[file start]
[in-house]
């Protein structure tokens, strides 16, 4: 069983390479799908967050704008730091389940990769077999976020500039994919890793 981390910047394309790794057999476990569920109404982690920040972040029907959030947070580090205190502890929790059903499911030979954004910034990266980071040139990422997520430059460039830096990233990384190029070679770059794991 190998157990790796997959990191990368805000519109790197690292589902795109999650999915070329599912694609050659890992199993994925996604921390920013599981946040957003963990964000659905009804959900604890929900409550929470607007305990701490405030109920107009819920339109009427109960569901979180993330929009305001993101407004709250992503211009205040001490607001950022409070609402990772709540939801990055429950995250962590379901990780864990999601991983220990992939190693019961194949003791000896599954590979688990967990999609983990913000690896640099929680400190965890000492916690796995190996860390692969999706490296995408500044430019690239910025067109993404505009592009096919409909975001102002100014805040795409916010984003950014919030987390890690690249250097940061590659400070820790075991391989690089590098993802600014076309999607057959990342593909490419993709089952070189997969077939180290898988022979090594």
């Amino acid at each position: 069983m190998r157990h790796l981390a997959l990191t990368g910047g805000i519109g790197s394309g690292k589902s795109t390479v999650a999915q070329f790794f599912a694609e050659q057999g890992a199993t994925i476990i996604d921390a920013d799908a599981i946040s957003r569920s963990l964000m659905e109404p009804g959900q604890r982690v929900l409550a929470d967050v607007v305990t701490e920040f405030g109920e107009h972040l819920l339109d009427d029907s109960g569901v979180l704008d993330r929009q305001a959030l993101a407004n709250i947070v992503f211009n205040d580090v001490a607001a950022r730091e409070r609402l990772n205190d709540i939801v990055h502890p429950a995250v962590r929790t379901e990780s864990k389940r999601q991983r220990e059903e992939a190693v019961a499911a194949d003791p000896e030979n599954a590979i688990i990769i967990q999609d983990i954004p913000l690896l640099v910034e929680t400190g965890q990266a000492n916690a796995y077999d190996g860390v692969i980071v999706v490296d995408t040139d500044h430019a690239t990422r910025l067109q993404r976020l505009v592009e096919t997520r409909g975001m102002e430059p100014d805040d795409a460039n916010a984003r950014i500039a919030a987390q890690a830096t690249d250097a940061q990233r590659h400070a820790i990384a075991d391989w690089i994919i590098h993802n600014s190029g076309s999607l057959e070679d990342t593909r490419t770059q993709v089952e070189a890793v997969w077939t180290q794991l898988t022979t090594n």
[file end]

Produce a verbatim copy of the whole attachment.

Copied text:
[in-house]
């Protein structure tokens, strides 16, 4: 069983390479799908967050704008730091389940990769077999976020500039994919890793 981390910047394309790794057999476990569920109404982690920040972040029907959030947070580090205190502890929790059903499911030979954004910034990266980071040139990422997520430059460039830096990233990384190029070679770059794991 190998157990790796997959990191990368805000519109790197690292589902795109999650999915070329599912694609050659890992199993994925996604921390920013599981946040957003963990964000659905009804959900604890929900409550929470607007305990701490405030109920107009819920339109009427109960569901979180993330929009305001993101407004709250992503211009205040001490607001950022409070609402990772709540939801990055429950995250962590379901990780864990999601991983220990992939190693019961194949003791000896599954590979688990967990999609983990913000690896640099929680400190965890000492916690796995190996860390692969999706490296995408500044430019690239910025067109993404505009592009096919409909975001102002100014805040795409916010984003950014919030987390890690690249250097940061590659400070820790075991391989690089590098993802600014076309999607057959990342593909490419993709089952070189997969077939180290898988022979090594």
């Amino acid at each position: 069983m190998r157990h790796l981390a997959l990191t990368g910047g805000i519109g790197s394309g690292k589902s795109t390479v999650a999915q070329f790794f599912a694609e050659q057999g890992a199993t994925i476990i996604d921390a920013d799908a599981i946040s957003r569920s963990l964000m659905e109404p009804g959900q604890r982690v929900l409550a929470d967050v607007v305990t701490e920040f405030g109920e107009h972040l819920l339109d009427d029907s109960g569901v979180l704008d993330r929009q305001a959030l993101a407004n709250i947070v992503f211009n205040d580090v001490a607001a950022r730091e409070r609402l990772n205190d709540i939801v990055h502890p429950a995250v962590r929790t379901e990780s864990k389940r999601q991983r220990e059903e992939a190693v019961a499911a194949d003791p000896e030979n599954a590979i688990i990769i967990q999609d983990i954004p913000l690896l640099v910034e929680t400190g965890q990266a000492n916690a796995y077999d190996g860390v692969i980071v999706v490296d995408t040139d500044h430019a690239t990422r910025l067109q993404r976020l505009v592009e096919t997520r409909g975001m102002e430059p100014d805040d795409a460039n916010a984003r950014i500039a919030a987390q890690a830096t690249d250097a940061q990233r590659h400070a820790i990384a075991d391989w690089i994919i590098h993802n600014s190029g076309s999607l057959e070679d990342t593909r490419t770059q993709v089952e070189a890793v997969w077939t180290q794991l898988t022979t090594n």